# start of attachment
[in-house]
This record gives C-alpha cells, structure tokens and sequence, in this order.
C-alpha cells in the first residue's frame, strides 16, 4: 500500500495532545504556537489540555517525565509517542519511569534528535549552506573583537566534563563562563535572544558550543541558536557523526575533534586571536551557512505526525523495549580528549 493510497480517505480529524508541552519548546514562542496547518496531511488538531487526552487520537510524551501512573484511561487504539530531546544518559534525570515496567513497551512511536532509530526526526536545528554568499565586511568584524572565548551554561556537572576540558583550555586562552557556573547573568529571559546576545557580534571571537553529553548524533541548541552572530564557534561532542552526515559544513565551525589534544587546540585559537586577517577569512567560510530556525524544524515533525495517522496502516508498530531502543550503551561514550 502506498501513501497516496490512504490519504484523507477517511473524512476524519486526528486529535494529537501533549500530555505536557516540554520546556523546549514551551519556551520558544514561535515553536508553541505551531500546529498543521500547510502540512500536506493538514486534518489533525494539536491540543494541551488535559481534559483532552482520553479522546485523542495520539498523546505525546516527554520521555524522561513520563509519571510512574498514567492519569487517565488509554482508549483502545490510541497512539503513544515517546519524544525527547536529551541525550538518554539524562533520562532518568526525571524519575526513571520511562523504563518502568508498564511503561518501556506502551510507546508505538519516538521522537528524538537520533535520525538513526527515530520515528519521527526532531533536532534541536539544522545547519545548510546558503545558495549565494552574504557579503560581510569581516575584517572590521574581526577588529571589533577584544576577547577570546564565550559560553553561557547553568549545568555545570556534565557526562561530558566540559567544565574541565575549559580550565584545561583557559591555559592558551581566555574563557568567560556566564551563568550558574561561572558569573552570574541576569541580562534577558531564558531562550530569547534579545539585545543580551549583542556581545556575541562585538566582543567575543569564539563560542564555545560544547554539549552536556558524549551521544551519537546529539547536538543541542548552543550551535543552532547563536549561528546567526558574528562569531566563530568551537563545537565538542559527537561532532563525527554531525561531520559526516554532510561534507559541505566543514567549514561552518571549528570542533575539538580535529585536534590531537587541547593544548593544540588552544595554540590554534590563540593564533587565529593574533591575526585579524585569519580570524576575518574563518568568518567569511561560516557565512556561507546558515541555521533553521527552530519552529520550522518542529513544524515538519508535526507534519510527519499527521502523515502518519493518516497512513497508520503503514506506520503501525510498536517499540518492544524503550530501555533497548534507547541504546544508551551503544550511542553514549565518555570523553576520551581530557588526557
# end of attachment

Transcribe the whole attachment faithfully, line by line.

[in-house]
This record gives C-alpha cells, structure tokens and sequence, in this order.
C-alpha cells in the first residue's frame, strides 16, 4: 500500500495532545504556537489540555517525565509517542519511569534528535549552506573583537566534563563562563535572544558550543541558536557523526575533534586571536551557512505526525523495549580528549 493510497480517505480529524508541552519548546514562542496547518496531511488538531487526552487520537510524551501512573484511561487504539530531546544518559534525570515496567513497551512511536532509530526526526536545528554568499565586511568584524572565548551554561556537572576540558583550555586562552557556573547573568529571559546576545557580534571571537553529553548524533541548541552572530564557534561532542552526515559544513565551525589534544587546540585559537586577517577569512567560510530556525524544524515533525495517522496502516508498530531502543550503551561514550 502506498501513501497516496490512504490519504484523507477517511473524512476524519486526528486529535494529537501533549500530555505536557516540554520546556523546549514551551519556551520558544514561535515553536508553541505551531500546529498543521500547510502540512500536506493538514486534518489533525494539536491540543494541551488535559481534559483532552482520553479522546485523542495520539498523546505525546516527554520521555524522561513520563509519571510512574498514567492519569487517565488509554482508549483502545490510541497512539503513544515517546519524544525527547536529551541525550538518554539524562533520562532518568526525571524519575526513571520511562523504563518502568508498564511503561518501556506502551510507546508505538519516538521522537528524538537520533535520525538513526527515530520515528519521527526532531533536532534541536539544522545547519545548510546558503545558495549565494552574504557579503560581510569581516575584517572590521574581526577588529571589533577584544576577547577570546564565550559560553553561557547553568549545568555545570556534565557526562561530558566540559567544565574541565575549559580550565584545561583557559591555559592558551581566555574563557568567560556566564551563568550558574561561572558569573552570574541576569541580562534577558531564558531562550530569547534579545539585545543580551549583542556581545556575541562585538566582543567575543569564539563560542564555545560544547554539549552536556558524549551521544551519537546529539547536538543541542548552543550551535543552532547563536549561528546567526558574528562569531566563530568551537563545537565538542559527537561532532563525527554531525561531520559526516554532510561534507559541505566543514567549514561552518571549528570542533575539538580535529585536534590531537587541547593544548593544540588552544595554540590554534590563540593564533587565529593574533591575526585579524585569519580570524576575518574563518568568518567569511561560516557565512556561507546558515541555521533553521527552530519552529520550522518542529513544524515538519508535526507534519510527519499527521502523515502518519493518516497512513497508520503503514506506520503501525510498536517499540518492544524503550530501555533497548534507547541504546544508551551503544550511542553514549565518555570523553576520551581530557588526557